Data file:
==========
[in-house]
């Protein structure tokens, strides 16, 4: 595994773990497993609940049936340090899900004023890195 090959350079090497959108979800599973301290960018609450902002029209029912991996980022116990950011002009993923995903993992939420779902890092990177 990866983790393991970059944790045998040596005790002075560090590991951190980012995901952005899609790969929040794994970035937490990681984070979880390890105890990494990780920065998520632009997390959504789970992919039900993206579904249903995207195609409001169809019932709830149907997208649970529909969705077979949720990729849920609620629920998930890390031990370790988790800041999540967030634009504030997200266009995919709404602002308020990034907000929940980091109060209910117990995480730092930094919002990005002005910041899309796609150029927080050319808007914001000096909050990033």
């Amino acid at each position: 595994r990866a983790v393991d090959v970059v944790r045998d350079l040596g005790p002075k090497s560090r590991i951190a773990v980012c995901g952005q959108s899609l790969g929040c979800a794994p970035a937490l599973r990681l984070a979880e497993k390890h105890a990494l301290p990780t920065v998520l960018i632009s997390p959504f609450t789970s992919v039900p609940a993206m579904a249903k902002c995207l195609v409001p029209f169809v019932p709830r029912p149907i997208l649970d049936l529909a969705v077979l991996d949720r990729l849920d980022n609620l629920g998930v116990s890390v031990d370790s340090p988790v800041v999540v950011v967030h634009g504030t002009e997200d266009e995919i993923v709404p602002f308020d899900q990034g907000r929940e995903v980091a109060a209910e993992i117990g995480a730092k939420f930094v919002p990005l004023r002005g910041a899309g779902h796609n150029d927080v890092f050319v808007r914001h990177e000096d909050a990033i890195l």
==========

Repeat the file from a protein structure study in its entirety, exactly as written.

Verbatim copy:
[in-house]
């Protein structure tokens, strides 16, 4: 595994773990497993609940049936340090899900004023890195 090959350079090497959108979800599973301290960018609450902002029209029912991996980022116990950011002009993923995903993992939420779902890092990177 990866983790393991970059944790045998040596005790002075560090590991951190980012995901952005899609790969929040794994970035937490990681984070979880390890105890990494990780920065998520632009997390959504789970992919039900993206579904249903995207195609409001169809019932709830149907997208649970529909969705077979949720990729849920609620629920998930890390031990370790988790800041999540967030634009504030997200266009995919709404602002308020990034907000929940980091109060209910117990995480730092930094919002990005002005910041899309796609150029927080050319808007914001000096909050990033």
């Amino acid at each position: 595994r990866a983790v393991d090959v970059v944790r045998d350079l040596g005790p002075k090497s560090r590991i951190a773990v980012c995901g952005q959108s899609l790969g929040c979800a794994p970035a937490l599973r990681l984070a979880e497993k390890h105890a990494l301290p990780t920065v998520l960018i632009s997390p959504f609450t789970s992919v039900p609940a993206m579904a249903k902002c995207l195609v409001p029209f169809v019932p709830r029912p149907i997208l649970d049936l529909a969705v077979l991996d949720r990729l849920d980022n609620l629920g998930v116990s890390v031990d370790s340090p988790v800041v999540v950011v967030h634009g504030t002009e997200d266009e995919i993923v709404p602002f308020d899900q990034g907000r929940e995903v980091a109060a209910e993992i117990g995480a730092k939420f930094v919002p990005l004023r002005g910041a899309g779902h796609n150029d927080v890092f050319v808007r914001h990177e000096d909050a990033i890195l």